Tuesday, June 1, 2010

Prevailing Wages on Federally Funded Projects

Most federally funded public works construction projects require the payment of federal prevailing wages.

There are some notable exceptions to pay attention to.
  • Not all federal agencies require payment of federal Davis-Bacon prevailing wages:  For example, some grant funds from the Federal Emergency Management Agency (FEMA) are not subject to federal prevailing wages.  When an emergency occurs, a state or local agency must apply for FEMA reimbursement after the work has been performed.  Thus, at the time of the work being performed, a state or local agency does not know if federal FEMA funds will be approved.  FEMA recognizes this and requires the payment of state prevailing wages only on FEMA reimbursable projects.  Another exception to the applicability of federal prevailing wages is for some projects funded through the National Institutes of Health (NIH).
  • Joint applicability of federal and state prevailing wages:  For most public works projects funded with federal funds, federal and state regulations require that contractors pay the higher of the two prevailing wages between the applicable federal and state prevailing wages.  One exception to this rule is that federal prevailing wage rates preempt state prevailing wages for certain funds from the U.S. Department of Housing and Urban Development (HUD)Title 24, Section 965.101.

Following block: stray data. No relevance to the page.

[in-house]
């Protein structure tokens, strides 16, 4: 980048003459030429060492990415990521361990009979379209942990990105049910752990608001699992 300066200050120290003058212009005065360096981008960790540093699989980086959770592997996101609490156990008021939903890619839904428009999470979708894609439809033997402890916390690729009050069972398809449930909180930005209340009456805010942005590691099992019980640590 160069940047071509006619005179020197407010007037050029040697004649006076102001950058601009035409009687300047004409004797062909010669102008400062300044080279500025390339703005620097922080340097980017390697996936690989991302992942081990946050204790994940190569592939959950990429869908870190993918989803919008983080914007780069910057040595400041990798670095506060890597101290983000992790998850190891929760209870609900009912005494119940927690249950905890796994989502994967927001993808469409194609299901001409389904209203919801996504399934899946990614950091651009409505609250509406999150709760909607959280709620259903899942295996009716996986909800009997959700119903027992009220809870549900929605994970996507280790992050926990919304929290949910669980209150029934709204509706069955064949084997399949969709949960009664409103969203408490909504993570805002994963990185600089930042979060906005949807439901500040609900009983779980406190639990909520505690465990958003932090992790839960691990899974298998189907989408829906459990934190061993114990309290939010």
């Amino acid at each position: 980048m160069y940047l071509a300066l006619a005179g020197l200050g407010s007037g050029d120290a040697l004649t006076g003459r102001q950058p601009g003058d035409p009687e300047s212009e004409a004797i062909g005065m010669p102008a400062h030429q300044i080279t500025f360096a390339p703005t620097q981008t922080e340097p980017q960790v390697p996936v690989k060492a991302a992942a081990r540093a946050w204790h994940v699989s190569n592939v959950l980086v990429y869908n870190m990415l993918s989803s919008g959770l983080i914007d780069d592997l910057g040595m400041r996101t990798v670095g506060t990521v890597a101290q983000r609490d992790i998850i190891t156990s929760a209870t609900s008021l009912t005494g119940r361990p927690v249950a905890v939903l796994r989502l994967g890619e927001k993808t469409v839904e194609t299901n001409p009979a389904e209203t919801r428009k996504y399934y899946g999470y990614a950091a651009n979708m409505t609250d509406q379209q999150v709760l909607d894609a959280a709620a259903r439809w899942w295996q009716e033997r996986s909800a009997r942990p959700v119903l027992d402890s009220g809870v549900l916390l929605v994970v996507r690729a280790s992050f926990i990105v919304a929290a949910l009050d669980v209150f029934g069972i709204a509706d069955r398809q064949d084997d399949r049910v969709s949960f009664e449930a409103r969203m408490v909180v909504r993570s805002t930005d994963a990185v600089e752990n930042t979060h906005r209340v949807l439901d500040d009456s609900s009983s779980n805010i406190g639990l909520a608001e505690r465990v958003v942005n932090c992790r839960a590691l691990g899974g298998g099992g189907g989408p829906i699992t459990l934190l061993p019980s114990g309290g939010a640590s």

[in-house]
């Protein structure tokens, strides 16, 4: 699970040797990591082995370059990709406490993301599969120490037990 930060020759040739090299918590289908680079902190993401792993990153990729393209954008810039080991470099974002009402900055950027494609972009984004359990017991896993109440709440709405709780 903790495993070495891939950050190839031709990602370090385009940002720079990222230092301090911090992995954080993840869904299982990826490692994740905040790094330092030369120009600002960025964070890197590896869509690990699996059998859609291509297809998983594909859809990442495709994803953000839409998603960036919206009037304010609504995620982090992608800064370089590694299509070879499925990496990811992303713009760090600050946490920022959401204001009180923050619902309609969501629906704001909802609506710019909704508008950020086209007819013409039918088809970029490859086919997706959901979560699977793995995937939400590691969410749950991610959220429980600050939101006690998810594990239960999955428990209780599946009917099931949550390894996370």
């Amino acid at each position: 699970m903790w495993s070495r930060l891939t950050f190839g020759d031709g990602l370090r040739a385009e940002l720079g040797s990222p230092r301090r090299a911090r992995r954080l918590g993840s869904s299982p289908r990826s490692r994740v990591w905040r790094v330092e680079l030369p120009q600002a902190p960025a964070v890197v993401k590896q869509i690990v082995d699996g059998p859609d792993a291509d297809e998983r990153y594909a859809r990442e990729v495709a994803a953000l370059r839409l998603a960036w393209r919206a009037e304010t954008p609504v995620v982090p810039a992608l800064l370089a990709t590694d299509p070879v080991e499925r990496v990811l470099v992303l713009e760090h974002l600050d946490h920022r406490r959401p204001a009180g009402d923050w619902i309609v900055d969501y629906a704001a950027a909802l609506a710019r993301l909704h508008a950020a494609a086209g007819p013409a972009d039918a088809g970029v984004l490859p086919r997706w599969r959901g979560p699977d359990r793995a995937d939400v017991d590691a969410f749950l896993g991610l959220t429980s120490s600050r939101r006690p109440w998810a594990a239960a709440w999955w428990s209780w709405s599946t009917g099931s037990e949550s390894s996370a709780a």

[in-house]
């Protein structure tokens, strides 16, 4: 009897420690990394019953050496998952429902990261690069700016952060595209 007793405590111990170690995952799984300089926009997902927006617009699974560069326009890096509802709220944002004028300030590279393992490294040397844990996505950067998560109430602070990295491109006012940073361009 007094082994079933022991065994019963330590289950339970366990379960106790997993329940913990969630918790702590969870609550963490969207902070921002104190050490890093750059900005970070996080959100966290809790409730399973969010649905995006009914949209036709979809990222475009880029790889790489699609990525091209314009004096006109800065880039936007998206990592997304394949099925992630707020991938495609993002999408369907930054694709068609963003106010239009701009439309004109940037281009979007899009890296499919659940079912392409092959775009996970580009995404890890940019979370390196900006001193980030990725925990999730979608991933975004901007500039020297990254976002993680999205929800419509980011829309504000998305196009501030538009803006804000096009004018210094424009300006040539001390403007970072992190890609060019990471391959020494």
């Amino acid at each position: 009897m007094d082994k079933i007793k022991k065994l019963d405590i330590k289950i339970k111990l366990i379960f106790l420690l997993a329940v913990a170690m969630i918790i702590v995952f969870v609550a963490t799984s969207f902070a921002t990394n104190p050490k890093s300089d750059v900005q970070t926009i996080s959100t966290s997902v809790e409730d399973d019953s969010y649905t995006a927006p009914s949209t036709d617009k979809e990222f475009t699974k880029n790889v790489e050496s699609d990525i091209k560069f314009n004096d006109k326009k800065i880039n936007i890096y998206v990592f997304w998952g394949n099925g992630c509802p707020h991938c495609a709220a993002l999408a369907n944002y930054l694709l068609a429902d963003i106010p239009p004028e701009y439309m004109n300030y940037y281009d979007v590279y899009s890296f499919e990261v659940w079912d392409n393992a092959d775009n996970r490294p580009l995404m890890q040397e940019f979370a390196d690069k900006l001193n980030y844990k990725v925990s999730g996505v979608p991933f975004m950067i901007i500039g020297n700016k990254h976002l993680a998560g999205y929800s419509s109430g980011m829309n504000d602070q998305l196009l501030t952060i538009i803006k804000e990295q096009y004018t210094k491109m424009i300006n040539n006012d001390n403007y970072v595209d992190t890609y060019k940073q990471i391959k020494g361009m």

Practical Tip:  Make sure you read the terms of the federal grant to determine the applicability of federal prevailing wages.


Anonymous said...

Hi Mike, working on a law school memo on prevailing wage preemption. What is your source of authority for your assertion regarding joint applicability of federal and state prevailing wage law? Thanks for your help.


Mike Purdy said...

The Washington Administrative Code (WAC)296-127-025 addresses joint applicability of federal and Washington state prevailing wages (http://apps.leg.wa.gov/wac/default.aspx?cite=296-127-025). I hope this is helpful and the information you need.